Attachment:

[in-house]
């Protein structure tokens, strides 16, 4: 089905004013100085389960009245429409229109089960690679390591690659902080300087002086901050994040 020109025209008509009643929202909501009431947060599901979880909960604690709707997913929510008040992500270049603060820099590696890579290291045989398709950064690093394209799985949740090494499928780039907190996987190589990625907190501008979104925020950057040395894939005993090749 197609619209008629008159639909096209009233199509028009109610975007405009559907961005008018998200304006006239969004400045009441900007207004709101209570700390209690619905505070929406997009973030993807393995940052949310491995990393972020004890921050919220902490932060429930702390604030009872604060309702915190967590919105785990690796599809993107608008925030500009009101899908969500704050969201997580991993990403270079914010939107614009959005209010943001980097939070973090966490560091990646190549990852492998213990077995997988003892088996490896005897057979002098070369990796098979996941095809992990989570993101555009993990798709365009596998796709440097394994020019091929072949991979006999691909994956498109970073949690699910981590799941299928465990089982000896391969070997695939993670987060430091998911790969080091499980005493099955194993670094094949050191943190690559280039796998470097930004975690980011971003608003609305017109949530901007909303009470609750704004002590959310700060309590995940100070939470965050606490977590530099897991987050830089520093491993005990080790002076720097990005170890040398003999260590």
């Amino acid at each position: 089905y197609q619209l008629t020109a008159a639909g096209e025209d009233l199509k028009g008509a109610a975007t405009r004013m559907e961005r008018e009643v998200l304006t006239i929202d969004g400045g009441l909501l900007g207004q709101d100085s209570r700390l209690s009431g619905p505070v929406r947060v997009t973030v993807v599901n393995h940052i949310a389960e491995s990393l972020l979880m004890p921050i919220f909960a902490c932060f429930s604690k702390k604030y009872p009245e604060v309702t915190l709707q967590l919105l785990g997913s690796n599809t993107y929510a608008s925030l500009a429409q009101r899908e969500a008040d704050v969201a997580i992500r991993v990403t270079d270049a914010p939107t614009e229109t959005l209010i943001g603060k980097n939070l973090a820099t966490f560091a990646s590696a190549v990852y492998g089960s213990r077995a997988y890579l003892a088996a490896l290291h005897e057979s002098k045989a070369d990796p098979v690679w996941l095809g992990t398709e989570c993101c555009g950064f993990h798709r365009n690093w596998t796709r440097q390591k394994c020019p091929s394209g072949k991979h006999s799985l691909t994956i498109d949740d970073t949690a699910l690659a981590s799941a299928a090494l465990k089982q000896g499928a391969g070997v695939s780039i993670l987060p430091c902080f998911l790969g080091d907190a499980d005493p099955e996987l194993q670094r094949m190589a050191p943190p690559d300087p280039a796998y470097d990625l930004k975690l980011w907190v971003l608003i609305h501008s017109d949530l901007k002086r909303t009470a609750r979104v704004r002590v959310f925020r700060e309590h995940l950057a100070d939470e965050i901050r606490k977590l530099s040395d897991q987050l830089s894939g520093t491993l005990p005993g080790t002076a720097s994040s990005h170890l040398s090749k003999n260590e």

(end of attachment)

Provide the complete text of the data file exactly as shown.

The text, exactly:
[in-house]
């Protein structure tokens, strides 16, 4: 089905004013100085389960009245429409229109089960690679390591690659902080300087002086901050994040 020109025209008509009643929202909501009431947060599901979880909960604690709707997913929510008040992500270049603060820099590696890579290291045989398709950064690093394209799985949740090494499928780039907190996987190589990625907190501008979104925020950057040395894939005993090749 197609619209008629008159639909096209009233199509028009109610975007405009559907961005008018998200304006006239969004400045009441900007207004709101209570700390209690619905505070929406997009973030993807393995940052949310491995990393972020004890921050919220902490932060429930702390604030009872604060309702915190967590919105785990690796599809993107608008925030500009009101899908969500704050969201997580991993990403270079914010939107614009959005209010943001980097939070973090966490560091990646190549990852492998213990077995997988003892088996490896005897057979002098070369990796098979996941095809992990989570993101555009993990798709365009596998796709440097394994020019091929072949991979006999691909994956498109970073949690699910981590799941299928465990089982000896391969070997695939993670987060430091998911790969080091499980005493099955194993670094094949050191943190690559280039796998470097930004975690980011971003608003609305017109949530901007909303009470609750704004002590959310700060309590995940100070939470965050606490977590530099897991987050830089520093491993005990080790002076720097990005170890040398003999260590």
């Amino acid at each position: 089905y197609q619209l008629t020109a008159a639909g096209e025209d009233l199509k028009g008509a109610a975007t405009r004013m559907e961005r008018e009643v998200l304006t006239i929202d969004g400045g009441l909501l900007g207004q709101d100085s209570r700390l209690s009431g619905p505070v929406r947060v997009t973030v993807v599901n393995h940052i949310a389960e491995s990393l972020l979880m004890p921050i919220f909960a902490c932060f429930s604690k702390k604030y009872p009245e604060v309702t915190l709707q967590l919105l785990g997913s690796n599809t993107y929510a608008s925030l500009a429409q009101r899908e969500a008040d704050v969201a997580i992500r991993v990403t270079d270049a914010p939107t614009e229109t959005l209010i943001g603060k980097n939070l973090a820099t966490f560091a990646s590696a190549v990852y492998g089960s213990r077995a997988y890579l003892a088996a490896l290291h005897e057979s002098k045989a070369d990796p098979v690679w996941l095809g992990t398709e989570c993101c555009g950064f993990h798709r365009n690093w596998t796709r440097q390591k394994c020019p091929s394209g072949k991979h006999s799985l691909t994956i498109d949740d970073t949690a699910l690659a981590s799941a299928a090494l465990k089982q000896g499928a391969g070997v695939s780039i993670l987060p430091c902080f998911l790969g080091d907190a499980d005493p099955e996987l194993q670094r094949m190589a050191p943190p690559d300087p280039a796998y470097d990625l930004k975690l980011w907190v971003l608003i609305h501008s017109d949530l901007k002086r909303t009470a609750r979104v704004r002590v959310f925020r700060e309590h995940l950057a100070d939470e965050i901050r606490k977590l530099s040395d897991q987050l830089s894939g520093t491993l005990p005993g080790t002076a720097s994040s990005h170890l040398s090749k003999n260590e």